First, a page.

Rio police in fresh clashes with residents after burial of dancer

A woman is pepper sprayed by riot police during a protest in Rio de Janeiro, April 24, 2014. Riot police used pepper spray during the clashes in Rio de Janeiro

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Brazilian police have clashed with residents of a Rio de Janeiro shantytown that was hit by deadly protests on Tuesday.

Police used tear gas and rubber bullets to disperse dozens of angry protesters from the Pavao-Pavaozinho favela.

The protesters were returning from the burial of a man whose death - allegedly at the hands of police - triggered the earlier clashes.

Authorities say they will investigate the death of TV dancer Douglas Pereira.

Rio's public safety director, Jose Maria Beltrame, said they would proceed "with the utmost rigour and transparency".

At the funeral

It was a very emotional funeral. About 400 people crowded around the coffin as it was taken for burial. There were lots of young people, actors and celebrities from the TV show where Douglas Pereira worked.

It was their chance to pay tribute to him, but also to protest against the authorities. There was a heavy presence of riot police. Some people let out their anger chanting for justice and held banners calling them "murderers".

They also all sang together, among the many songs, a very famous one that says: "I just want to be happy and live in peace in the favela where I was born, and feel proud and know that poor people also have a place in our society."

The latest clashes came weeks before Brazil is to host the football World Cup.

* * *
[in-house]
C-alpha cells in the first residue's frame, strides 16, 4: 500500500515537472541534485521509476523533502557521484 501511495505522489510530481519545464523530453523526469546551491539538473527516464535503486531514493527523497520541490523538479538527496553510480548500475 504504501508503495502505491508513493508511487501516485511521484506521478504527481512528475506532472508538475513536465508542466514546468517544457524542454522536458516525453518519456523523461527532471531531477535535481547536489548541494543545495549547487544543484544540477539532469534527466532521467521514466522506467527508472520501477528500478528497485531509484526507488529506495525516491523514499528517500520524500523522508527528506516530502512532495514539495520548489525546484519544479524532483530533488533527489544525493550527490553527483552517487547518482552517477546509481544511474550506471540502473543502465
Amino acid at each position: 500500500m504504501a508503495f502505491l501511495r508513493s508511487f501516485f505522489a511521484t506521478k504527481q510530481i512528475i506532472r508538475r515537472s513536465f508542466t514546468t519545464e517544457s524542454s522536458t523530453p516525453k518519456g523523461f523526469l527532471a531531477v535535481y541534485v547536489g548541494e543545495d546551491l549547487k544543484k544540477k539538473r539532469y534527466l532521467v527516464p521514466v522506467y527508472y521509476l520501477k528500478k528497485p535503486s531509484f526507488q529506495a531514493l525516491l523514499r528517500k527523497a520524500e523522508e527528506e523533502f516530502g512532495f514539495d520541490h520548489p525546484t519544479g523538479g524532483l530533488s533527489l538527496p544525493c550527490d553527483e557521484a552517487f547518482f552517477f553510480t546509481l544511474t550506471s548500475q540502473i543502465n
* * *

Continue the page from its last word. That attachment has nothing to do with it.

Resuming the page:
On Thursday, cars were torched and hundreds of residents were unable to return to their homes as protesters blocked roads with burning barricades.

Police used pepper spray and tear gas to disperse stone-throwing protesters. One person was detained, according to Brazilian G1 news portal.

Authorities temporarily closed the main avenue of the nearby Copacabana district, which is famous for its sandy beach.

'Everybody loved him'

The residents had been walking home from Mr Pereira's funeral.

At the burial, his mother, Maria de Fatima Silva, told the BBC's Julia Carneiro that she would seek help from the human rights group Amnesty International.

"This cannot go unpunished, he can't become just a statistic," she said.

"This story about him being a criminal is just not true. He was not a delinquent," she told our correspondent.

Residents clash with riot policemen during a protest in Rio de Janeiro, April 24, 2014. There were scuffles between angry residents and riot police in the touristic district of Copacabana
Relatives and friends of Douglas Rafael da Silva Pereira mourn during his burial in Rio de Janeiro, April 24, 2014. Some people at the funeral called for justice, saying Douglas Pereira was killed by the police
People mourn over the casket at the funeral of dancer Douglas Pereira in Rio de Janeiro, April 24, 2014. The authorities have promised a thorough investigation into the death of the popular dancer

According to some residents, Mr Pereira had been trying to flee from a shoot-out between police and drug dealers and had climbed over a wall to hide.

They said he had then been found by police, who, believing he was a trafficker, had beaten him to death.

One person died in Tuesday's clashes.

Swift action

Officials said on Wednesday that the dancer had been killed by a bullet, contradicting an earlier version that stated he had died from a fall.

The Rio authorities have promised that, if there were any indications that police were linked to Mr Pereira's death, swift action would be taken.

Map showing Copacabana beach and nearby favela

Pavao-Pavaozinho is one of the poor districts of Rio that has been part of a police "pacification" programme, in which the security forces move into an area in an effort to wrest control from the drug traffickers who run it.

It is an attempt by the city authorities to drive the armed gangs away from communities and restore police authority ahead of the World Cup in June and July.

But the programme is controversial as Brazilian police have been accused of using excessive force, at times killing residents not connected to any gangs.

Amnesty International says some 2,000 people die every year in Brazil as a result of police violence.

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